Jesus taught as He walked along healing, preaching and casting out demons. A lot of His teachings were parables or comparisons (placing of one thing beside another). For God to have the same parable to appear three times in the four gospels has to suggest strongly its importance for us to know its truth. In chapter 13 of Matthew verses 3-9 we have the parable of the four soils. In verses 18-23 Jesus explains the parable to his disciples and now to us as we read and study His word.
Let us first look at what they have in common. The sower (God) and the seed (Word of God) are the same in all four soils. I believe it is implied the rain or moisture is the same. What is different is the soil in which the seed lands on. The soil represents our hearts and its ability to receive the seed or the word of God to cause fruit to be produced out of lives.
The first soil the seed fell on was the “wayside” which speaks of a road or route. The ground is very packed or hard. The seed could not penetrate therefore no yield. v19 “When anyone hears the word of the kingdom and does not understand it, then the wicked one comes and snatches away what was sown in his heart.” This represents a person that has been hurt or driven by their own desires so much they cannot or will not even listen to or receive the teachings of Christ.
The second soil the seed fell on was “rocky places”. Here there is so many rocks and very little soil that when the seedling came up the sun scorched it and it died. v20 “But he who received the seed on stony places, this is he who hears the word and immediately receives it with joy; 21 yet he has no root in himself but endures only for a while. For when tribulation or persecution arises because of the word immediately he stumbles.” At first there appears life but the seedling is not rooted in Christ as the life giving source and again no yield.
The third soil the seed fell on was “among the thorns.” v22 “Now he who received seed among the thorns is he who hears the word, and the cares of this world and the deceitfulness of riches choke the word, and he becomes unfruitful.” This seed as well shows early life but dies because the sun cannot get to it. This represents the person that is so busy with this life they have no time for a relationship with God. We always make time for the things we love.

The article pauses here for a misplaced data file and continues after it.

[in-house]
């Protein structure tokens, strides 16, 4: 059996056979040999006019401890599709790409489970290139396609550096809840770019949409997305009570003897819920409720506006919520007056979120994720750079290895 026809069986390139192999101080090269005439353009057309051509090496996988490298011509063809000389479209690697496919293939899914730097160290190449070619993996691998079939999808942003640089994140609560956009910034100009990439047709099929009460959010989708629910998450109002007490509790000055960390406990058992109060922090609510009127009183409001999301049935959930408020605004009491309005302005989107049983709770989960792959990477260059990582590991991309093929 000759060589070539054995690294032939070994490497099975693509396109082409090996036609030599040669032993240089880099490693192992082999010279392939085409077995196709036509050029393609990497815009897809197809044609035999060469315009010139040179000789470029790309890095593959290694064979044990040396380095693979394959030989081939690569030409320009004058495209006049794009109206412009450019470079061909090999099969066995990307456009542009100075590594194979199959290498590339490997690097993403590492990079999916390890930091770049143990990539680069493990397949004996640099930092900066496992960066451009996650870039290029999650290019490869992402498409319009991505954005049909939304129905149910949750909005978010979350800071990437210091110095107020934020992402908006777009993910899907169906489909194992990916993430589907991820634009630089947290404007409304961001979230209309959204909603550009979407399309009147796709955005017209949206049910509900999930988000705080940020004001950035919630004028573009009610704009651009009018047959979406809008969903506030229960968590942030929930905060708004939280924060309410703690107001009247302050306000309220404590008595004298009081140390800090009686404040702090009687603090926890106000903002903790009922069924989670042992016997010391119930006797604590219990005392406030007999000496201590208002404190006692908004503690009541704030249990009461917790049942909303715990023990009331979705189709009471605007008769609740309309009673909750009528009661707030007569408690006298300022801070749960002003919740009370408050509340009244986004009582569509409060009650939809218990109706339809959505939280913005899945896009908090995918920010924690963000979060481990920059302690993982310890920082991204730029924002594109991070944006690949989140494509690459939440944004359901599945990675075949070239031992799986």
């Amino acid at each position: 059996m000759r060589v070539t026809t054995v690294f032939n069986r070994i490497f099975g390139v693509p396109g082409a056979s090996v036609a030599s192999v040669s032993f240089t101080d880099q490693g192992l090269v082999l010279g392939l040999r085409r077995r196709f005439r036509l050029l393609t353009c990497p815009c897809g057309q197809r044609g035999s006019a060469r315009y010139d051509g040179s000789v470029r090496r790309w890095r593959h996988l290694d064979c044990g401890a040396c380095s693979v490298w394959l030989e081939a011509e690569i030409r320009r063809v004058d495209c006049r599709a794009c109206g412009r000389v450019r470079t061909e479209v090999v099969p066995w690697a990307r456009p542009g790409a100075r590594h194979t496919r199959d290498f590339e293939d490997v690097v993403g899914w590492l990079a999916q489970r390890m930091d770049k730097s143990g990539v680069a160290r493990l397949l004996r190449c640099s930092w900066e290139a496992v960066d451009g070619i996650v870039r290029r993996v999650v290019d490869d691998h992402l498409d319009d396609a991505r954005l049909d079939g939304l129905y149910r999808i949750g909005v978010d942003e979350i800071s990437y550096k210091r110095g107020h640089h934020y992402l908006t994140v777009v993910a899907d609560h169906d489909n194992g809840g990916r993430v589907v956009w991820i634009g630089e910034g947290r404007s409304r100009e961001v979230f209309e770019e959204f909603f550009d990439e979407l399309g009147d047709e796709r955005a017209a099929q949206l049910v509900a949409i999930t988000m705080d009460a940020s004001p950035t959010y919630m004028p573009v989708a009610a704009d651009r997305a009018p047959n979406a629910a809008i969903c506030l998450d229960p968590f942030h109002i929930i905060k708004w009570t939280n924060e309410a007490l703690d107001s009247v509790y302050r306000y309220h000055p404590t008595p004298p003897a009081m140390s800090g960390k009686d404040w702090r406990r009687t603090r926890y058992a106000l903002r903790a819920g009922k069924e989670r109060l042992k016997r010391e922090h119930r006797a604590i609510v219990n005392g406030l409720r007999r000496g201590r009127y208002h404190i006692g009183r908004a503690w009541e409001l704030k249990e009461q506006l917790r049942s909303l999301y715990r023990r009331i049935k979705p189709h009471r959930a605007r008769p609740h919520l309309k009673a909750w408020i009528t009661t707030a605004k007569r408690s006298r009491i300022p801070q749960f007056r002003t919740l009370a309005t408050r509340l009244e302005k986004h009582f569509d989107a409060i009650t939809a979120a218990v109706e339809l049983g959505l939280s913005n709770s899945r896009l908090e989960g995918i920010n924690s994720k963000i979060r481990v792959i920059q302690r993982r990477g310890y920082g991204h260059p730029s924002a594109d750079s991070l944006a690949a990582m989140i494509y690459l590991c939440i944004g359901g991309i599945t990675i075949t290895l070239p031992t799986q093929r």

The fourth soil the seed fell on was “on the good ground.” Being raised on a small farm I know that the better preparation of the soil means the better the crop. The ground has to be plowed and disked to be able to receive the seed and the rain. After the planting it will need to be cultivated regularly to keep the weeds out because the weeds become like the “thorns” in the third soil. “Good ground” has to be fertilized regularly as well to have the nutrients the seed needs to grow to its full potential. I like to believe that most individuals want to do right and be “good ground” for God to work in and through. I also believe that most individuals to not understand what it takes to become good ground and remain that way. v23 “But he who received seed on the good ground is he who hears the word and understands it, who indeed bears fruit and produces: some a hundredfold, some sixty, some thirty." It takes a lot of effort to be an experienced farmer of the soil and of our hearts. It just does not happen all by its self.
We decide what kind of soil we will become. A dear pastor of years past used to say, “God gives us the freedom to make our own decisions, but He does not give us the freedom to decide on the consequences of those decisions.” Most good farmers was taught how to be a farmer. We as the children of God need to be taught how to live a godly life by someone that is well trained. It does not come natural. If there is anyone reading this and would like to have some help in becoming good ground, please contact our church and we would love to help you on your way.
I end with this statement of Jesus in v9 – “He who has ears to hear, let him hear!"